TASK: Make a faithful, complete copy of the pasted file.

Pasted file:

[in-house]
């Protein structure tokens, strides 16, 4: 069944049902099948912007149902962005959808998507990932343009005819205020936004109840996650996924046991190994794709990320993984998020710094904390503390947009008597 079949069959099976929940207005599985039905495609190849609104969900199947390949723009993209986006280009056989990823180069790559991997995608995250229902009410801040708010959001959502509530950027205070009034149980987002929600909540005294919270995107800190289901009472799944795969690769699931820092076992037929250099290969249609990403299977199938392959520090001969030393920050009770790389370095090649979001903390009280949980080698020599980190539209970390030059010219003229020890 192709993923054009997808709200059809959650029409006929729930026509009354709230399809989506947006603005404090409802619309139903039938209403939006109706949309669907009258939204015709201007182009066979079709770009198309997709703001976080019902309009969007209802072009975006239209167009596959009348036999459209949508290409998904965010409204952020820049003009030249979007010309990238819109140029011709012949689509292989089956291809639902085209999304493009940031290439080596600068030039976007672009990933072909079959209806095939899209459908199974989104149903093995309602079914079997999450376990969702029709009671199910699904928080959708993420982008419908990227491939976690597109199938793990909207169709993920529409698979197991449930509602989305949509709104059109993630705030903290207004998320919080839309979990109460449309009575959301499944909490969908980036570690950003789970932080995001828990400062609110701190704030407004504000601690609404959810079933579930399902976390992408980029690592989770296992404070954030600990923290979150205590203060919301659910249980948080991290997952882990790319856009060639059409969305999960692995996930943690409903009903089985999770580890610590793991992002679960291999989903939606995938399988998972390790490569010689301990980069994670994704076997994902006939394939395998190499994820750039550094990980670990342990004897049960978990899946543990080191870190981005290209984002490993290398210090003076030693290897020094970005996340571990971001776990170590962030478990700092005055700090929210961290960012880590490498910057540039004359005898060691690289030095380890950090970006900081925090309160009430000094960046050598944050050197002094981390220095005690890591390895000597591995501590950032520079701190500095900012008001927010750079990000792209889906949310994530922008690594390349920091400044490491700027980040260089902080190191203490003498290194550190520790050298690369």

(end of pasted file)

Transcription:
[in-house]
């Protein structure tokens, strides 16, 4: 069944049902099948912007149902962005959808998507990932343009005819205020936004109840996650996924046991190994794709990320993984998020710094904390503390947009008597 079949069959099976929940207005599985039905495609190849609104969900199947390949723009993209986006280009056989990823180069790559991997995608995250229902009410801040708010959001959502509530950027205070009034149980987002929600909540005294919270995107800190289901009472799944795969690769699931820092076992037929250099290969249609990403299977199938392959520090001969030393920050009770790389370095090649979001903390009280949980080698020599980190539209970390030059010219003229020890 192709993923054009997808709200059809959650029409006929729930026509009354709230399809989506947006603005404090409802619309139903039938209403939006109706949309669907009258939204015709201007182009066979079709770009198309997709703001976080019902309009969007209802072009975006239209167009596959009348036999459209949508290409998904965010409204952020820049003009030249979007010309990238819109140029011709012949689509292989089956291809639902085209999304493009940031290439080596600068030039976007672009990933072909079959209806095939899209459908199974989104149903093995309602079914079997999450376990969702029709009671199910699904928080959708993420982008419908990227491939976690597109199938793990909207169709993920529409698979197991449930509602989305949509709104059109993630705030903290207004998320919080839309979990109460449309009575959301499944909490969908980036570690950003789970932080995001828990400062609110701190704030407004504000601690609404959810079933579930399902976390992408980029690592989770296992404070954030600990923290979150205590203060919301659910249980948080991290997952882990790319856009060639059409969305999960692995996930943690409903009903089985999770580890610590793991992002679960291999989903939606995938399988998972390790490569010689301990980069994670994704076997994902006939394939395998190499994820750039550094990980670990342990004897049960978990899946543990080191870190981005290209984002490993290398210090003076030693290897020094970005996340571990971001776990170590962030478990700092005055700090929210961290960012880590490498910057540039004359005898060691690289030095380890950090970006900081925090309160009430000094960046050598944050050197002094981390220095005690890591390895000597591995501590950032520079701190500095900012008001927010750079990000792209889906949310994530922008690594390349920091400044490491700027980040260089902080190191203490003498290194550190520790050298690369």